Because churches traditionally have physical locations, the majority of searches for churches have locational context. As search engines have evolved, they realized this key component and integrated it into their search results. The prime example of this is Google’s integration of their search, maps, and location listings. If you execute a search for “pizza”, you will not get a global listing of pizza shops, but (especially if you are on a mobile device) ones closest to your geographical area. Given this illustration, you can see how optimizing and promoting your church for local search is of great importance. Here are three steps for accomplishing this.
N.A.P. stands for name, address, & phone number; which needs to be the same for every digital space it is displayed. Of course you will want to include your website whenever possible, but the N.A.P. is most prominent. The good news is that while this will be fairly intensive, once you clean this up your website should become the source of truth for the future. Spaces you should check include yellow pages listings, events in newspapers, city guide websites, map tools, and many others you can discover for yourself via search tools.
As you discover all of these places that have your information posted, document them in a spreadsheet with the URL of the website, what information they posted, when you last checked it, and if it was correct. This may be an annual exercise to check those websites to ensure they still have your correct information, especially during slower periods of time at your church.
Many of the places you tracked on your spreadsheet have mechanisms for you to “claim” your listing and make edits yourself. Many times you need to confirm that you are indeed someone who has the authority to make such edits. You often need to input a code that is mailed to your church office, or phoned in to your church’s main phone line. Coordinate with your church secretary so that these are captured and you can log in to these websites to maintain the correct information, or better yet, add items such as your website URL, email addresses, and any social media elements.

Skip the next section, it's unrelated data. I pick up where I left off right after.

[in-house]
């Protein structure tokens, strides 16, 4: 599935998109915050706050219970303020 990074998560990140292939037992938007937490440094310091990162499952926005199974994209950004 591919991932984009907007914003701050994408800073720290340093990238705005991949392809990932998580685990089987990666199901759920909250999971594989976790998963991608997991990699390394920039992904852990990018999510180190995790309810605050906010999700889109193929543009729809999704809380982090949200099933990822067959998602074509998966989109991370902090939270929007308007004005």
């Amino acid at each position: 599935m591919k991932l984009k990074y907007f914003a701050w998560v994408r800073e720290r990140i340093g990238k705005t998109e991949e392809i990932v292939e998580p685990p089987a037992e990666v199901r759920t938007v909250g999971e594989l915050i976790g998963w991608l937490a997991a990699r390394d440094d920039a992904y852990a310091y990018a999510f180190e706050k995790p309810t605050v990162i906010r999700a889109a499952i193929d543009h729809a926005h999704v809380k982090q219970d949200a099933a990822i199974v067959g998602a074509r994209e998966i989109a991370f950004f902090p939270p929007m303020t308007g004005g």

The final aspect is to cultivate a relationship with these websites and listing. Many have ranking mechanisms that allow people to rate your church and/or leave feedback. These ratings are often pulled into larger sites, such as Google Places. If people are providing feedback, you may be able to interact; thanking them for positive comments, and addressing any critiques. If anything, it would be a great places to look for hints about what you might be doing right or wrong. Feeling courageous? Post a page with all of these listings and ask visitors to post honest feedback on these spaces that are obviously not directly associated with your church. It demonstrates your desire to act on that feedback, and those ratings may be that unbiased opinion that may bring in your next visitor.
Action Item: Major search engines are becoming more tightly integrated with the concept of a local search. They present the typical set of relevant results, as well as a map displaying where those local results are located. Once you delve into said map, the results are displayed along with your information. This tighter integration should prove to be a great tool in helping people in your city looking for a church to more easily find yours. Walk through these steps and add them into your church website maintenance calendar. While the initial steps may prove tiresome, the follow-up reviews will be easier; plus I think it is easy to see how useful and powerful the concept of local search is.
Note: This article was inspired by the SEO 101 Podcast episode titled “Getting Going with Local Search”
Image Courtesy of Barb Ballard.